• The Good Girl by Mary Kubica.  It’s hard to put this book down and go to bed!

2016 Popsugar Reading Challenge Update

  • A book based on a fairy tale:  The Book of Lost Things by John Connelly (4 stars)
  •  A National Book Award winner:  Behind the Beautiful Forevers by Katherine Boo (4.5 stars)
  • A YA bestseller:  Scarlet by Marissa Meyer (3 stars)
  • A book you haven’t read since high school:  A Wrinkle in Time by Madeleine L’Engle (4 stars)
  • A book set in your home state:  Killer Angels by Michael Shaara (4.5 stars)
  • A book translated to English:  Spark Joy by Marie Kondo (3 stars)
  • A romance set in the future:  Naked in Death by J.D. Robb (3 stars)
  • A book set in Europe:  I Capture the Castle by Dodie Smith (4 stars)
  • A book that’s under 150 pages:  The Pearl by John Steinbeck (3.5 stars)
  • A New York Times bestseller:  The 7 Habits of Highly Effective People, by Stephen Covey – audiobook (4.5 stars)
  • A book that’s becoming a movie this year:  Lady Susan by Jane Austin – audiobook (3.5 stars)
  • A book recommended by someone you just met:
  • A self-improvement book:  Intuitive Eating by Evelyn Tribole and Elyse Resh (5 stars)
  • A book you can finish in a day:  Gift from the Sea by Anne Morrow Lindbergh (5 stars)
  • A book written by a celebrity:  As You Wish by Carey Elwes  – audiobook (4 stars)
  • A political memoir:
  • A book at least 100 years older than you:  Persuasion by Jane Austen (5 stars)
  • A book that’s more than 600 pages:  The Name of the Wind by Patrick Rothfuss (4 stars)
  • A book from Oprah’s Book Club:
  • A science fiction novel:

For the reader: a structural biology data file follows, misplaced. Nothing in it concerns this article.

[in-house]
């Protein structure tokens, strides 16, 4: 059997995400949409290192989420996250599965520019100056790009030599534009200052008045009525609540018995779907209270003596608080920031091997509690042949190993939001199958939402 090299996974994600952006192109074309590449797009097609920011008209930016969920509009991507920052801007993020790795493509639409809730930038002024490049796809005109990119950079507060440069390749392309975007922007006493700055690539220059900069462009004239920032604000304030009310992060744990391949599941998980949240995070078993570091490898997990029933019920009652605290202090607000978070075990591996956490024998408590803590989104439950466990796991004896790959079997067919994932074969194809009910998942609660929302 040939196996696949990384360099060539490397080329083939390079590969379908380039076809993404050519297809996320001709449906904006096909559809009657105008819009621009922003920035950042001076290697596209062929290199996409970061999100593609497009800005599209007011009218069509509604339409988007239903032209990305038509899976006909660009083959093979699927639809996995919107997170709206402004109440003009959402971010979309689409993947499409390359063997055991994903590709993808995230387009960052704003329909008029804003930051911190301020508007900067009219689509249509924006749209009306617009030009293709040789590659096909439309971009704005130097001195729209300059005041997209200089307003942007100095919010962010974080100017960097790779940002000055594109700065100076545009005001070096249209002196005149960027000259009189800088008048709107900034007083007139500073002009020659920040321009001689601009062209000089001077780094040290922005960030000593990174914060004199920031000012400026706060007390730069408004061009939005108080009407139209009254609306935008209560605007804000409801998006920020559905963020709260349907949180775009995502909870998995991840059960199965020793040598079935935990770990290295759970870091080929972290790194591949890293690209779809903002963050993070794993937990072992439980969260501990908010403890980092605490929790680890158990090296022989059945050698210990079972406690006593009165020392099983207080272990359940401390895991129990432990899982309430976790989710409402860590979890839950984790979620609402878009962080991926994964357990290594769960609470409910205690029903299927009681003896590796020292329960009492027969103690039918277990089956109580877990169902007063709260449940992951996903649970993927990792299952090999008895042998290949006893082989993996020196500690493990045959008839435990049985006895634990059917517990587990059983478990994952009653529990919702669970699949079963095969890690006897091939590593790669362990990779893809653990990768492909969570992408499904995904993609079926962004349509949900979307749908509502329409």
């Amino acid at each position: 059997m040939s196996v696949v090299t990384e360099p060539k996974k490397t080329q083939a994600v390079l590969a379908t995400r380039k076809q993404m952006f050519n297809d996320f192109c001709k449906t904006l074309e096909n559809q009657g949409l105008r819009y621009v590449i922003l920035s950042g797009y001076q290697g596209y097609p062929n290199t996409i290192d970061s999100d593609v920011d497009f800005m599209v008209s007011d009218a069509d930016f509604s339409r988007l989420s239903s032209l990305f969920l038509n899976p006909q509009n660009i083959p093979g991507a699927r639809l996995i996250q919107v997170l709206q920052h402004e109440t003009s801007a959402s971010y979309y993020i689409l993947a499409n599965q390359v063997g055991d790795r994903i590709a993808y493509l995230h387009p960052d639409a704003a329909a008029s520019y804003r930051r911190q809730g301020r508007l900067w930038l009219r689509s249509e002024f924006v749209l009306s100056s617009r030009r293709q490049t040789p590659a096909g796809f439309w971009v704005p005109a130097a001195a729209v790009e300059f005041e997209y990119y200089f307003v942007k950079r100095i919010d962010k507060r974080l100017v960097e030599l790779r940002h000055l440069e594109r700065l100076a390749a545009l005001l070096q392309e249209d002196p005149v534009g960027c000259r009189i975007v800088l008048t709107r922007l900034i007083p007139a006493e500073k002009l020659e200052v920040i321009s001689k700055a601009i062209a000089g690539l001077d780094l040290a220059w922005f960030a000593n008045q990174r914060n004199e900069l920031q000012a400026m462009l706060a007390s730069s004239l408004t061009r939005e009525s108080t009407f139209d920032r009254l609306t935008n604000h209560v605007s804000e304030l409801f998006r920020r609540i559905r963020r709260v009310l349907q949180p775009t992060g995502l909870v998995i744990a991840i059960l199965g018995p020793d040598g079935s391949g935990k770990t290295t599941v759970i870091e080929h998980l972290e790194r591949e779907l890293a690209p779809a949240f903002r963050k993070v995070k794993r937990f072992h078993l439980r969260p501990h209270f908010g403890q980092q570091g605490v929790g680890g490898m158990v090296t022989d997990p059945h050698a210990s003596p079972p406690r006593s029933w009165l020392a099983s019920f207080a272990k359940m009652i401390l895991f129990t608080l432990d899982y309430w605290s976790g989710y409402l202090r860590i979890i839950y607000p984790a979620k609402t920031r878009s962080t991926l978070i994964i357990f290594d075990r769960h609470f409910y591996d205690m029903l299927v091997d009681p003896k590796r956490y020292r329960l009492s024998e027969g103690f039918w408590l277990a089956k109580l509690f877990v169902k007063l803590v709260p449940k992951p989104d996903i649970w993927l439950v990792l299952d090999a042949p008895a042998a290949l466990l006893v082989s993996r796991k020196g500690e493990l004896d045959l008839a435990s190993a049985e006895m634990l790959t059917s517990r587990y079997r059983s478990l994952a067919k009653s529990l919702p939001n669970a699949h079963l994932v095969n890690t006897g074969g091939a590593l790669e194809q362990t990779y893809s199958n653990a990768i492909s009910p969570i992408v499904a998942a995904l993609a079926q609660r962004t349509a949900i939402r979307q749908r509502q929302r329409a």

• A book recommended by a family member:
  • A graphic novel:  Jane, the fox & me by Fanny Britt (4 stars)
  • A book that is published in 2016:  The Summer Before the War by Helen Simonson (4.5 stars)
  • A book with a protagonist who has your occupation:  The Professor by Charlotte Brontë – audiobook (3.5 stars)
  • A book that takes place during the summer:  Ordinary Grace by William Kent Kreuger (5 stars)
  • A book and its prequel:  Jane Eyre by Charlotte Brontë – audiobook (5 stars);
  • A murder mystery:  The Hound of the Baskervilles by Sir Arthur Conan Doyle – audiobook (4 stars)
  • A book written by a comedian:  Modern Romance: An Investigation by Aziz Ansari – audiobook (3.5 stars)
  • A dystopian novel:  Ready Player One by Ernest Cline (4 stars)
  • A book with a blue cover:  The Nightingale by Kristin Hannah – audiobook (4.5 stars)
  • A book of poetry:
  • The first book you see in a bookstore:  Joyland by Stephen King (4 stars)
  • A classic from the 20th century:
  • A book from the library:  Arabella by Georgette Heyer (4 stars)
  • An autobiography:
  • A book about a road trip:  The Unlikely Pilgrimage of Harold Fry by Rachel Joyce (3.5 stars)
  • A book about a culture you are unfamiliar with:  Astonish Me by Maggie Shipstead (3 stars)
  • A satirical book:  The Screwtape Letters by C.S. Lewis – audiobook (4.5 stars)
  • A book that takes place on an island:
  • A book that’s guaranteed to bring you joy:  The Lake House by Kate Morton (4 stars)

It’s been a satisfying year of reading so far for me.  What good stuff have you been reading lately?




Book Consumption: May 2016